Physical Geography of Antarctica

Antarctica is the 5th largest continent on Earth with up to 98% of it being covered with thick ice and snow.

Its unique position in the high latitudes of the Southern Hemisphere means that almost all of Antarctica has temperatures below freezing all year long. It also means that in winter it is in complete darkness for 24 hours a day. And in the summer months, the sun barely sets.

Sunset during a research trip from Halley VI Research Station.
Sunset during a research trip from Halley VI Research Station. Photo courtesy of Ian Hey.

Antarctica as a Continent

Unlike the Arctic in the Northern Hemisphere which is ice floating on water, Antarctica is a continent with bedrock under the thick ice sheet.

Scientists have used satellite data to produce maps to show what Antarctica is like beneath the ice. This has shown that the bedrock is made up of 5 large land masses with islands surrounding them.


Antarctica’s Icy Features

Ice sheets

Antarctica hosts a range of fascinating icy features. It is one of only two places on Earth with an ice sheet. Ice sheets are large areas of thick ice, more than 50,000 km2.

An illustration of some of Antarctica’s icy features

Ice shelves

The coastline is fringed with a series of ice shelves which are floating extensions of land ice. These are important glacial features as they can ‘hold back’ the ice on the land. This helps to stop the land ice from flowing into the sea. Sometimes, these ice shelves can calve into icebergs which float around in the surrounding ocean.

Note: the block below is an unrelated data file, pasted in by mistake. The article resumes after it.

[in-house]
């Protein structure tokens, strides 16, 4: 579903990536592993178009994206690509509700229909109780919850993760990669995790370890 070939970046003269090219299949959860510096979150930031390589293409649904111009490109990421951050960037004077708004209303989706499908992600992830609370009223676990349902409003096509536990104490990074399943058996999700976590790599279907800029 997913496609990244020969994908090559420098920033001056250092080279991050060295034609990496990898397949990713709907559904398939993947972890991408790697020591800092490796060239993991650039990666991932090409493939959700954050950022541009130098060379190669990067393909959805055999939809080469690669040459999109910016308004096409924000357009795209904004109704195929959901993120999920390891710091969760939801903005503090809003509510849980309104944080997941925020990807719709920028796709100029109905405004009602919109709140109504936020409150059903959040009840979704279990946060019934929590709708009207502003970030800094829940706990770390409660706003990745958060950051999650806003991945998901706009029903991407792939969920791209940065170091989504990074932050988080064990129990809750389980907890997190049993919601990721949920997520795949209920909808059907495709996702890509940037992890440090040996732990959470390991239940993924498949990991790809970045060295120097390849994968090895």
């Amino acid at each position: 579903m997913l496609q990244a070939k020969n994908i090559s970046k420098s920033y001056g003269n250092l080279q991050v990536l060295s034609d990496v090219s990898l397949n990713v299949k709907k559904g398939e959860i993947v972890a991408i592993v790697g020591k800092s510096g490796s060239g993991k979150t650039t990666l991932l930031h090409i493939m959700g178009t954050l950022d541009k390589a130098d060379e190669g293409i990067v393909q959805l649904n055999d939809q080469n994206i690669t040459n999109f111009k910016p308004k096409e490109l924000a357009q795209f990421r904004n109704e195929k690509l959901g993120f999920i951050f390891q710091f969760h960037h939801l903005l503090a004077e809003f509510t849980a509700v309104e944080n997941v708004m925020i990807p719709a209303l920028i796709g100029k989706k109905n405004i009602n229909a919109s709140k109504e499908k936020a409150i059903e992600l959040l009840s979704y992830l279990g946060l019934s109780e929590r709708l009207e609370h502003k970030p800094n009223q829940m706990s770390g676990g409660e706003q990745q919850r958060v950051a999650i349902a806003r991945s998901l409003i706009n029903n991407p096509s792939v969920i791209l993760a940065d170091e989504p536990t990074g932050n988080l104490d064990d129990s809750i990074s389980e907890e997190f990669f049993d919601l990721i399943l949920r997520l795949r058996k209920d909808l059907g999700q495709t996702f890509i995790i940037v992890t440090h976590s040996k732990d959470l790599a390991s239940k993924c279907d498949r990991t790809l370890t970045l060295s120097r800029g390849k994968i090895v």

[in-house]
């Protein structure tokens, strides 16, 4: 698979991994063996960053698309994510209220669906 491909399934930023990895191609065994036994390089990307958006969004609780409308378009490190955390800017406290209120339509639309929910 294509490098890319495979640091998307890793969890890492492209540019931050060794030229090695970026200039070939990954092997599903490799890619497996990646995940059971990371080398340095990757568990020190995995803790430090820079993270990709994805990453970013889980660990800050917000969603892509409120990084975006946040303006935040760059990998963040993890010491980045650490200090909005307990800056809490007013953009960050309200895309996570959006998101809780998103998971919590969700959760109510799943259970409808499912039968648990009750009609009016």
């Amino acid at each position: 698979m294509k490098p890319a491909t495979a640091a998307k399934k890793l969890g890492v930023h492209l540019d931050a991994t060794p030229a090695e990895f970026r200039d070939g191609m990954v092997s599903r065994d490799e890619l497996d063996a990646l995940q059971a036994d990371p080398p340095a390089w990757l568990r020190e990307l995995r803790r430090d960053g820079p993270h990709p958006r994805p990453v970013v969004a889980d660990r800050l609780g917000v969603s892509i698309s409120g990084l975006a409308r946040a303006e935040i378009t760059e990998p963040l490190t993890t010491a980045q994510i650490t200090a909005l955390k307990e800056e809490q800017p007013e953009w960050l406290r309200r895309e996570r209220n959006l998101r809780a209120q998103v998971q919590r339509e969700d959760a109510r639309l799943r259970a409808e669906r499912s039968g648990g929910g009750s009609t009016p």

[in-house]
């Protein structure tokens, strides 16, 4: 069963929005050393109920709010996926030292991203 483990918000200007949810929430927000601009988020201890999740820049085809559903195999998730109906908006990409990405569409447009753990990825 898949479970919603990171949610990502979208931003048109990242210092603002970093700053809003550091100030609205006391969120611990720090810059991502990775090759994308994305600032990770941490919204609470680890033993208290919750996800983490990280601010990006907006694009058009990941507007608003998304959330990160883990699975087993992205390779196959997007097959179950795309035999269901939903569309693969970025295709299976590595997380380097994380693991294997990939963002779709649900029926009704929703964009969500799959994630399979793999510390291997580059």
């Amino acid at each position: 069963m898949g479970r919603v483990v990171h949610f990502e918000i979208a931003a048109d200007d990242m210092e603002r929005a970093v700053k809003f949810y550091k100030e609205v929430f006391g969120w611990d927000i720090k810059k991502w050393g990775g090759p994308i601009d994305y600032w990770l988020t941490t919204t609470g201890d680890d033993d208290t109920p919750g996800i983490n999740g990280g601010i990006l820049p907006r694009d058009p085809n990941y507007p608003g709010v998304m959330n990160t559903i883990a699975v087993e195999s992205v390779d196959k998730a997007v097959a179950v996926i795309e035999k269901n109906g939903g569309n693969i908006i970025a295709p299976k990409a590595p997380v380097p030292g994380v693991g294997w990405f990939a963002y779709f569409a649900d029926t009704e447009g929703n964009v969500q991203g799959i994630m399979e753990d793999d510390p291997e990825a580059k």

Glaciological structures in the floating Prince Gustav Ice Shelf, northern Antarctic Peninsula. Landsat 4 TM image from 1988.

Sea ice

There are also extensive stretches of sea ice (frozen sea water, detached from the land) surrounding Antarctica. Sea ice is used for a range of wildlife, including krill and Emperor Penguins. Sea ice changes seasonally, scientists are now showing that climate change is affecting the timing and extent of sea ice.

Frozen first year sea ice around Rothera, Antarctic Peninsula. Large icebergs are also frozen into the sea ice.


Icebergs are the chunks of ice that have broken off (‘calved’) from the mainland glaciers and ice sheets and floated away into the ocean. You can see some icebergs floating in the water, surrounded by sea ice, in the photograph above.

Because ice is close to, but slightly less, dense than water, most of the iceberg’s mass is below water and only a little bit of it floats above the water. In fact, 9/10ths of the mass of the iceberg are below water!

You can draw your own iceberg here, and see how it would float:

Iceberger, by Josh Tauberer

The gallery below shows some of the beautiful and evocative icebergs from around Antarctica.

Antarctica Storymaps

To learn more about the icey features of Antarctica, please visit our “Introduction to Antarctica” Storymap!

The Physical Geography of Antarctica Storymap Collection

Further Reading


I am Laura Boyall, a PhD student in the Department of Geography at Royal Holloway University of London. My PhD research focuses on reconstructing past climate using different statistical methods and computer models to help us understand more about the predictability of the climate system.

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